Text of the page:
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Esposito K, Giugliano F, Di Palo C, et al. Effect of Lifestyle Changes on Erectile Dysfunction in Obese Men: A Randomized Controlled Trial. JAMA. 2004;291(24):2978–2984. doi:10.1001/jama.291.24.2978
Author Affiliations: Center for Obesity Management (Drs Esposito and Di Palo), Division of Metabolic Diseases (Drs D. Giugliano and Marfella), Departments of Urology (Drs F. Giugliano and D'Armiento), and Plastic and Reconstructive Surgery (Drs G. Giugliano and D'Andrea), and Center of Excellence in Cardiology (Drs Esposito, Marfella, and D. Giugliano), Second University of Naples, Naples, Italy.
Context Healthy lifestyle factors are associated with maintenance of erectile
function in men.
Objective To determine the effect of weight loss and increased physical activity
on erectile and endothelial functions in obese men.
Design, Setting, and Patients Randomized, single-blind trial of 110 obese men (body mass index ≥30)
aged 35 to 55 years, without diabetes, hypertension, or hyperlipidemia, who
had erectile dysfunction that was determined by having a score of 21 or less
on the International Index of Erectile Function (IIEF). The study was conducted
from October 2000 to October 2003 at a university hospital in Italy.
Interventions The 55 men randomly assigned to the intervention group received detailed
advice about how to achieve a loss of 10% or more in their total body weight
by reducing caloric intake and increasing their level of physical activity.
Men in the control group (n = 55) were given general information about healthy
food choices and exercise.
Main Outcomes Measures Erectile function score, levels of cholesterol and tryglycerides, circulating
levels of interleukin 6, interleukin 8, and C-reactive protein, and endothelial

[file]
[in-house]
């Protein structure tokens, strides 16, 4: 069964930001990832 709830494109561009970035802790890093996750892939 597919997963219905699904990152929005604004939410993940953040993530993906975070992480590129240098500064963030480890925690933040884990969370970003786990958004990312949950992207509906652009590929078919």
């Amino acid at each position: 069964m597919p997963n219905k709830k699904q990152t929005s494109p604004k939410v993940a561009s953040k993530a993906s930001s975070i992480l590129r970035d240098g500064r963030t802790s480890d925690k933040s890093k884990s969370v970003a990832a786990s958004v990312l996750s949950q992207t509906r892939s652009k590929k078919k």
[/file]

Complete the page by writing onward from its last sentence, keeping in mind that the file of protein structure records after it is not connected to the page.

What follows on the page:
function as assessed by vascular responses to L-arginine.
Results After 2 years, body mass index decreased more in the intervention group
(from a mean [SD] of 36.9 [2.5] to 31.2 [2.1]) than in the control group (from
36.4 [2.3] to 35.7 [2.5]) (P<.001), as did serum
concentrations of interleukin 6 (P = .03), and C-reactive
protein (P = .02). The mean (SD) level of physical
activity increased more in the intervention group (from 48  to 195 
min/wk; P<.001) than in the control group (from
51  to 84  min/wk; P<.001). The mean (SD)
IIEF score improved in the intervention group (from 13.9 [4.0] to 17 ; P<.001), but remained stable in the control group (from
13.5 [4.0] to 13.6 [4.1]; P = .89). Seventeen men
in the intervention group and 3 in the control group (P = .001) reported an IIEF score of 22 or higher. In multivariate analyses,
changes in body mass index (P = .02), physical activity
(P = .02), and C-reactive protein (P = .03) were independently associated with changes in IIEF score.
Conclusion Lifestyle changes are associated with improvement in sexual function
in about one third of obese men with erectile dysfunction at baseline.
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